Thus, when it comes to 1 Peter (Green’s sample text in this article), our task is not simply to read the content of the message of 1 Peter into our world, but to inquire ‘how 1 Peter itself engages in the theological task’: ‘How is 1 Peter situated in and reflective of a particular sociohistorical environment? What is its response – on the basis of the great story of God’s activity in the world, including the world of 1 Peter – to that environment?’ (323). How does the discourse of 1 Peter transform our assumptions about God and the world?
Green makes four observations here:
(1) ‘The overriding metaphor of this New Testament document is “the diaspora”’ (323) – announced in the opening (1:1) and closing (5:13) of the letter, and which evokes a variety of images, including the temporal nature of the diaspora, the possibility of assimilation and defection, ‘the danger of acculturation and accommodation’. This is coupled with Peter’s identification of his Christian audience ‘with the ancient people of God’, all of which ‘signals the perspective that pervades the document as a whole’, with Peter collapsing ‘the historical distinction between Israel of old and his own audience in the service of theological identity’ (324).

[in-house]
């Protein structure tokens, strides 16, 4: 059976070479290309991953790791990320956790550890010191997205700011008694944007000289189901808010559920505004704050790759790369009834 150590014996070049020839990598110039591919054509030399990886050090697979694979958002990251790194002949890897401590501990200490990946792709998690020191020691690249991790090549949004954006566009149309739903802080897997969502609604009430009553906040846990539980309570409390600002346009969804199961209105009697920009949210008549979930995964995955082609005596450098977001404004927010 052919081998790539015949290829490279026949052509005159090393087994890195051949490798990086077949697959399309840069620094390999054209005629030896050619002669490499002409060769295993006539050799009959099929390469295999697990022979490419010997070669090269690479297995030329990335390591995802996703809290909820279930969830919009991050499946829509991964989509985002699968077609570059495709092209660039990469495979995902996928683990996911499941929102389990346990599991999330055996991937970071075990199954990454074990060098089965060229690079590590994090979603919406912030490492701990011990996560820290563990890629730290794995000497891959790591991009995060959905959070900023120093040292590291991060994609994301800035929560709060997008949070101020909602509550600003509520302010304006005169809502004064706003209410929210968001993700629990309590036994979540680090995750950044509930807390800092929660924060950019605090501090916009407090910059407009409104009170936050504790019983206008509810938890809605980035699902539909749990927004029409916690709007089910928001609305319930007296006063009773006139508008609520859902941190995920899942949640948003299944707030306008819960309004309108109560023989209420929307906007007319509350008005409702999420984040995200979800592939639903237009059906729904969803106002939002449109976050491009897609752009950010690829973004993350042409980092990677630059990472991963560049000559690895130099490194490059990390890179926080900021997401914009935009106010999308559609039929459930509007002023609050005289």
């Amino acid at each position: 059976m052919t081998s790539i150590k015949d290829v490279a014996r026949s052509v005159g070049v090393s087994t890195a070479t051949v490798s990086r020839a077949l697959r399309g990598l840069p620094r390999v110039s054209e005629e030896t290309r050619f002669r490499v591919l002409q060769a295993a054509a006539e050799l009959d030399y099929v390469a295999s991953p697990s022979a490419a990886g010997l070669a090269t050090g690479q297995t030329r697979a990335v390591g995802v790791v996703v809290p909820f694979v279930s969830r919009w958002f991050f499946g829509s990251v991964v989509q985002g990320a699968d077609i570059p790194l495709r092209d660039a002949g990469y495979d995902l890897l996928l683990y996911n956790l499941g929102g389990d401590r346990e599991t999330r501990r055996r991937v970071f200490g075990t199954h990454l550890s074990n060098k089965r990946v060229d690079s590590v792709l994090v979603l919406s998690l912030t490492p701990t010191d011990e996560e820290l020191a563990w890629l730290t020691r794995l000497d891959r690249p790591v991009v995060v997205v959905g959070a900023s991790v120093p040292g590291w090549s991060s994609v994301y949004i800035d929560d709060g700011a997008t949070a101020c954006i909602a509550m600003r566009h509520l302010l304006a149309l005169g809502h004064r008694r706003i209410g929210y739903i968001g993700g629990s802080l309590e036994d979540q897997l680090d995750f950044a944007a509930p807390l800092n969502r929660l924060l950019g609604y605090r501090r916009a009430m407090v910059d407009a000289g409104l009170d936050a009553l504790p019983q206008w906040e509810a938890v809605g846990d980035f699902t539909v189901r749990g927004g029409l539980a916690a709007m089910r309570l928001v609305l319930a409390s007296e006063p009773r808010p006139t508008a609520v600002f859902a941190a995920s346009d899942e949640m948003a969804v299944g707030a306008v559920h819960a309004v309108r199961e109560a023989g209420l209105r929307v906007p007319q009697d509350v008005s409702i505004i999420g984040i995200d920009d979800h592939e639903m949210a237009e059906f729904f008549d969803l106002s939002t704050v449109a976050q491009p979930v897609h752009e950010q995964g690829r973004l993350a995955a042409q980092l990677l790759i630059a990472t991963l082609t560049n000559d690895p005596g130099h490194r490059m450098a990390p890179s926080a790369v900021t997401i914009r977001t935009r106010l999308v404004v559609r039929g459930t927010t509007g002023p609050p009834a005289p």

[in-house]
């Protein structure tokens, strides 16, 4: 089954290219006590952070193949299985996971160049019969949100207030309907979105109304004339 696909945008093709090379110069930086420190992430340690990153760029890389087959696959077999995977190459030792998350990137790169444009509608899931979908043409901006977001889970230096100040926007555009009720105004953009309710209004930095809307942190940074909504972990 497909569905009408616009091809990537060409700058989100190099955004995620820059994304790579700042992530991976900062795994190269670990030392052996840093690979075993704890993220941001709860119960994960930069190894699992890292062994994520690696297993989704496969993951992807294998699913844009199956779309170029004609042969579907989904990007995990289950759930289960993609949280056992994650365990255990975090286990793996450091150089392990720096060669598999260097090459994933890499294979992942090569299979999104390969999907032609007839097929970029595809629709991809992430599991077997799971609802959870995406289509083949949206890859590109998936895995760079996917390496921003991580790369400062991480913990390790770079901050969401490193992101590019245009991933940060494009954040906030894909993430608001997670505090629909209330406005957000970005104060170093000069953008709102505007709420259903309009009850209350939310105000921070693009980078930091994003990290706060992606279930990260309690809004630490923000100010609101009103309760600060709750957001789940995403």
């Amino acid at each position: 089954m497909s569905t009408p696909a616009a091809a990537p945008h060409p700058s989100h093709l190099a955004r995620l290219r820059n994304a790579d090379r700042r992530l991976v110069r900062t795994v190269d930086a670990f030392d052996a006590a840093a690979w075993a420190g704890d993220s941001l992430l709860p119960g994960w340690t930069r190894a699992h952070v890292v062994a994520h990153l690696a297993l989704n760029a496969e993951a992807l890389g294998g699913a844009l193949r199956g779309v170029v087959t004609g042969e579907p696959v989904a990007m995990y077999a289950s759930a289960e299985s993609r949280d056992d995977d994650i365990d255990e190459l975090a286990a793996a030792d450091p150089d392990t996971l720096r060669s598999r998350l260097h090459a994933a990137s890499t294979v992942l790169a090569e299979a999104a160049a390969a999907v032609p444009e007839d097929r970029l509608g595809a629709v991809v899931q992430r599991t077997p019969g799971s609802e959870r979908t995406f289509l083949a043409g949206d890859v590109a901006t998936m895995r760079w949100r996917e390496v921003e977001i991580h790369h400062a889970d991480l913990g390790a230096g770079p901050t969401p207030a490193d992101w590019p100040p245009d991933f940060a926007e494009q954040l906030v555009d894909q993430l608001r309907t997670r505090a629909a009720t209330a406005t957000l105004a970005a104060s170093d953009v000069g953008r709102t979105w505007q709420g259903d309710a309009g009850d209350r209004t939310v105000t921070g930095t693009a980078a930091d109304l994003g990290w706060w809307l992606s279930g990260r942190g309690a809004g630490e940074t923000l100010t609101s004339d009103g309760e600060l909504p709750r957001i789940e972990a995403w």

(2) Identification with Israel of old, however, does not mean that Peter’s audience shares their experience of ‘forced relocation’. Instead, ‘those believers to whom Peter addresses this letter have not been transported into a new geographical space, but have rather been born anew within the space they had previously inhabited’ (325). Green draws on Miroslav Volf’s famous ‘Soft Difference’ essay here, noting that ‘Christians are insiders who have diverted from their culture by being born again’ (325, citing Volf). Green also resists the attempts of some (e.g., John H. Elliott) to find a reference to the believers’ economic status, arguing instead that the implied readers ‘represent the broad spectrum of people living in Asia Minor’ (325). They are exiles in the sense that their ‘commitments to the lordship of Jesus Christ have led to transformed attitudes and behaviors that place them on the margins of respectable society’, people ‘whose reborn allegiances and transfigured practices distinguished them from Roman society’, whose ‘lack of acculturation to prevailing social values marked them as misfits worthy of contempt’ (326).